Both books provide comparison and contrast between the accounts of seiðr, seiðkona, völur, and Sámi naidevuohtta (shamanism) and Finnish shamanism and rituals. Are völur shamans? In the sense that they provide many of the same ritual and societal functions, yes. However, a noaide is not a völva or seiðkona, and vice verse.

It is fairly clear that there was a lot of contact and sharing between the ancient Nordic, Sámi, and Finnish peoples. Each engaged in kinds of spirit contact. In some cases this involved singing, chanting, and/or trance induction through heavy or rapid breathing and/or ‘yawning’. Both DuBois and Price note that the seiðkonur, noaide, and Finnish shamans had mixed reputations for being both potentially helpful and harmful. They were called on to protect, to heal, to harm. In some cases the Sámi and Finno-Ugric peoples were pointed to as being sources of learning seiðr (DuBois 129). Far from being the only connection points, DuBois (71-73) and Price point out the vibrant trade in goods, as well as grave goods, similarities in treatment of and honoring of the dead, ancestor veneration, and so on that are expressed differently within these cultures yet still share touchstones with one another.

To be clear: the words shaman and shamanism are what amounts to academic loanwords in these books for similar spiritual specialists and phenomena. Where we can, I find it better to use words appropriate to the culture we are talking about. I encourage Heathens to use words appropriate to our religions/cultures, such as völva, seiðkona, and the like. When we do not have the words I encourage Heathens to work with newer terms like spiritworker and neologisms like vaettirvirkr (spiritsworker) formed from Old Norse or whatever language is appropriate to the culture background you are engaging with.

Some of the major differences between historical völur and modern völur is that 1) it seems a lot of them traveled a great deal between villages and towns in order to do their spiritual work, and 2) there were people who were expected to be able to perform the varðlokkur, so there was a groundswell of people within the community who had to be familiar with the rites. Eiriks saga rauða provides a very clear overview of a völva, and features of it and other seiðworkers can be found in the archaeological record. DuBois notes that though the practice is nebulous in what it is and how it is performed, it has a fairly consistent picture across time and stories (128).

“Within this array of pagan rituals, seiðr appears to respond primarily to situations of crisis and is undertaken by a religious specialist (usually a woman) at the request of a client and within the context of a communal gathering. The ritual appeals to some sort of spirit helpers, either for divinatory information or help in controlling the minds and wills of others. Typical is the detailed account included in the thirteenth-century Eiríks saga rauða, in which an itinerant seiðr practitioner named Þorbiörg is invited to a Greenland farmstead to help the community discover whether its current run of ill luck will continue.”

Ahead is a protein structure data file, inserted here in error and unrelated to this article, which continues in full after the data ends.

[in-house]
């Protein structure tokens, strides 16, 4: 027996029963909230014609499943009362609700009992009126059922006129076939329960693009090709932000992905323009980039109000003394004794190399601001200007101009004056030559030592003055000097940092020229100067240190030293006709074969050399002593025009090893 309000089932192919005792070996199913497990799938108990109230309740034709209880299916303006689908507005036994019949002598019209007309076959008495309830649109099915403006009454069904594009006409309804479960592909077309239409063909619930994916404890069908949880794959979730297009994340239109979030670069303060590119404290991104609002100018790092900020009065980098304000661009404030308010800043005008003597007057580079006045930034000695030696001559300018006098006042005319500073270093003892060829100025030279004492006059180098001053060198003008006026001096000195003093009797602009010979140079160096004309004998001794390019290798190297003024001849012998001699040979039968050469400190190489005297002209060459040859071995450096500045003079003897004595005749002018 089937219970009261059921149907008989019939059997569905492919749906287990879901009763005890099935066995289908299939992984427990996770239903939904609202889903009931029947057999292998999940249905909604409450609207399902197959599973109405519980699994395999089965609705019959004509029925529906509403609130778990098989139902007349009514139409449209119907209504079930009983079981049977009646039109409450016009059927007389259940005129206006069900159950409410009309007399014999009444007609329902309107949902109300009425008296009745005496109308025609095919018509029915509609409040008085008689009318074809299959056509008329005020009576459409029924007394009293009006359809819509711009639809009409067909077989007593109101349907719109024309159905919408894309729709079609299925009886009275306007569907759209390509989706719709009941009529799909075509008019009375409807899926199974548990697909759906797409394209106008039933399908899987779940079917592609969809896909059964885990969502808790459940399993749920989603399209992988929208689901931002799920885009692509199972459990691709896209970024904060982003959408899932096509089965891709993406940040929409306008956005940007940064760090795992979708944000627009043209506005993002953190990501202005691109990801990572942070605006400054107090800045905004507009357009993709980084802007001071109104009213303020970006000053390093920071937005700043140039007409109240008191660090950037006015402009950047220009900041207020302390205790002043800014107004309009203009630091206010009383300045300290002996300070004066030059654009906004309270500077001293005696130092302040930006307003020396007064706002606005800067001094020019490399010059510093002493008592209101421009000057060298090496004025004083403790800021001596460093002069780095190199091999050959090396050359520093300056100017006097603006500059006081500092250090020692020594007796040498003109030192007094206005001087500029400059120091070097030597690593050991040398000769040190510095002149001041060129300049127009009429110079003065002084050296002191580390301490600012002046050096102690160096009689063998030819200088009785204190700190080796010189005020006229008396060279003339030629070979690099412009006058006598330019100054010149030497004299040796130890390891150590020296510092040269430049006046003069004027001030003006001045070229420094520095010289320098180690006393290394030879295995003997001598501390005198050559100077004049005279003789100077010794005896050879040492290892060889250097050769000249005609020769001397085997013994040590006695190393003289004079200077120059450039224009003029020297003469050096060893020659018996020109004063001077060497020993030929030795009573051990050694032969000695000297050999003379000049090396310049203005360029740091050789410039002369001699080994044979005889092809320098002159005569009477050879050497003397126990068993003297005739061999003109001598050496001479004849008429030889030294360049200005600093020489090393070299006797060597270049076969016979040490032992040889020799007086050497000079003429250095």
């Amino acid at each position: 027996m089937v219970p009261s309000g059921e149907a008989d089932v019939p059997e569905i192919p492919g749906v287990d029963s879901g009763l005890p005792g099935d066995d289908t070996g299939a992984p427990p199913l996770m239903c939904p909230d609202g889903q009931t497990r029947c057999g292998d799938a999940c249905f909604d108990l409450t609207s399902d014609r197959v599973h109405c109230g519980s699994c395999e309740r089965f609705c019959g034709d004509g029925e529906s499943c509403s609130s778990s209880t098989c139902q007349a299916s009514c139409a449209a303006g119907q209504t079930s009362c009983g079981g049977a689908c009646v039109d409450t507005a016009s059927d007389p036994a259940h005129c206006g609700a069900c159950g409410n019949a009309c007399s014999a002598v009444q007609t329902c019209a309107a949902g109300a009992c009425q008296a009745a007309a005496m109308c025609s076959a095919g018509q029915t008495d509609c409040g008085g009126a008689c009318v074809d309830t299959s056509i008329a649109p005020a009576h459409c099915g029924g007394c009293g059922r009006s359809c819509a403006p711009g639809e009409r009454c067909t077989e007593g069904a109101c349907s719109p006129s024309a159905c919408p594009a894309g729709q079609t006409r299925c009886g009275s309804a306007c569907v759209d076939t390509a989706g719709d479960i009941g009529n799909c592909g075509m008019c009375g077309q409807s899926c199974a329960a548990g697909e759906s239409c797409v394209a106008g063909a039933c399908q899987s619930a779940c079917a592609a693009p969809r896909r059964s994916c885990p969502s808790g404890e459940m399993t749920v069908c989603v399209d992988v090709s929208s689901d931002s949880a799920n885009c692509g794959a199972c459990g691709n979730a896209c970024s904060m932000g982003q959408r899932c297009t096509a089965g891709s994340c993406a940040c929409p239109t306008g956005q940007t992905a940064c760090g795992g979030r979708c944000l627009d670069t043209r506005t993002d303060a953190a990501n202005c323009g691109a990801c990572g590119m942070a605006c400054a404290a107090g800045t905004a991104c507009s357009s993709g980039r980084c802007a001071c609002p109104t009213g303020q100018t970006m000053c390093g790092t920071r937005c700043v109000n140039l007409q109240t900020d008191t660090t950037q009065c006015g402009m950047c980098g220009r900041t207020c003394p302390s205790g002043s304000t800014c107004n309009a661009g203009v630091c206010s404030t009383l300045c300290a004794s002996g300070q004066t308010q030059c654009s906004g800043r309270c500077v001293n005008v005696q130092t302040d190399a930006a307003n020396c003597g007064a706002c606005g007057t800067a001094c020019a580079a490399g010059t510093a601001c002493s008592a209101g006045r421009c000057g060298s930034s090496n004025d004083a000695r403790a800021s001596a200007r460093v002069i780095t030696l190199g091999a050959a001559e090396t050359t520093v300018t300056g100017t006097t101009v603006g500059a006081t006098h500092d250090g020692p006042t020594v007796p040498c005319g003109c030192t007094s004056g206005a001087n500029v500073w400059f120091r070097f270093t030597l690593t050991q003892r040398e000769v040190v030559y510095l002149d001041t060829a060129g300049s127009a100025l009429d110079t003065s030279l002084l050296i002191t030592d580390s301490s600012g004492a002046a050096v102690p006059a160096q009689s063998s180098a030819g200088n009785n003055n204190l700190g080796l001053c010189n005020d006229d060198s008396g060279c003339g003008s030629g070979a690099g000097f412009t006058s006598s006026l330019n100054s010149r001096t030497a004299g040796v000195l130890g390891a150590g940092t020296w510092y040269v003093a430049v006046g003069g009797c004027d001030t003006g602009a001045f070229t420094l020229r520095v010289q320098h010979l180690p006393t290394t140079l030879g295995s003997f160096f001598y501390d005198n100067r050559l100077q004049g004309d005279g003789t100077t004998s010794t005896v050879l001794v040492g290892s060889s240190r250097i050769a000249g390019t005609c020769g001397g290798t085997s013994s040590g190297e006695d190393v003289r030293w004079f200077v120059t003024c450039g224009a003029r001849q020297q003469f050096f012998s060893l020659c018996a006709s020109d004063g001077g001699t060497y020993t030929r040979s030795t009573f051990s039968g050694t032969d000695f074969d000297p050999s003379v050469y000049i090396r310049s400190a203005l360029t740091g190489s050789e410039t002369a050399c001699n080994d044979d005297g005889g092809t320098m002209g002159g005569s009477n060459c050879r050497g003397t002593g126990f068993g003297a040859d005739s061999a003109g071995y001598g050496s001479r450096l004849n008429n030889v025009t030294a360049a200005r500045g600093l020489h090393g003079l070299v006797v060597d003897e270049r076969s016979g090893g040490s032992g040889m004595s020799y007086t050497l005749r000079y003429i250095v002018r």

Nordic Religions in the Viking Age, DuBois 123

The lack of experience with seiðr, both in terms of familiarity with the subject itself in Heathenry more broadly, and with specific practices within it, means that völur and other seiðworkers have to do a lot of work to revive this practice. The saga accounts, grave goods, what surviving folks practices we may look to, and conjecture from academics only do us so much. A lot of modern völva work is going to have to just be done. In a way, this lack of concrete bounds for modern völur and other seiðworkers means that we are free to cocreate new ways of being these things in modern contexts alongside our Gods, Ancestors, and vaettir. While there has been a lot lost with these traditions, it means that our roles and rites can move with the requirements of our Ginnreginn and communities.

This is where especially The Viking Way is a treasure trove, both in how it lays out the information and in the sheer breadth of information it has available in it. The kinds of magic Price writes about alone is helpful because it helps expand our lexicon for kinds of magic and magical practice such as gandr, fjǫlkyngi, and ljóð, which could be combined with seiðr or performed separately, a kind of seiðr such as kveldriða (cold-rider, Price 77). Since a given völva could well perform any or all of these things, or just stick to one specialty, eg gandr or spá in general, becoming more familiar and working with these terms also means we develop a more specifically Heathen way of working with the sources as inspiration and information. Because a given völva is not limited to one practice it is perhaps better to think on how we use these terms to describe the job of being a völva just as the various -riða terms such as kveldriða describe seiðworkers engaging in magical work on others.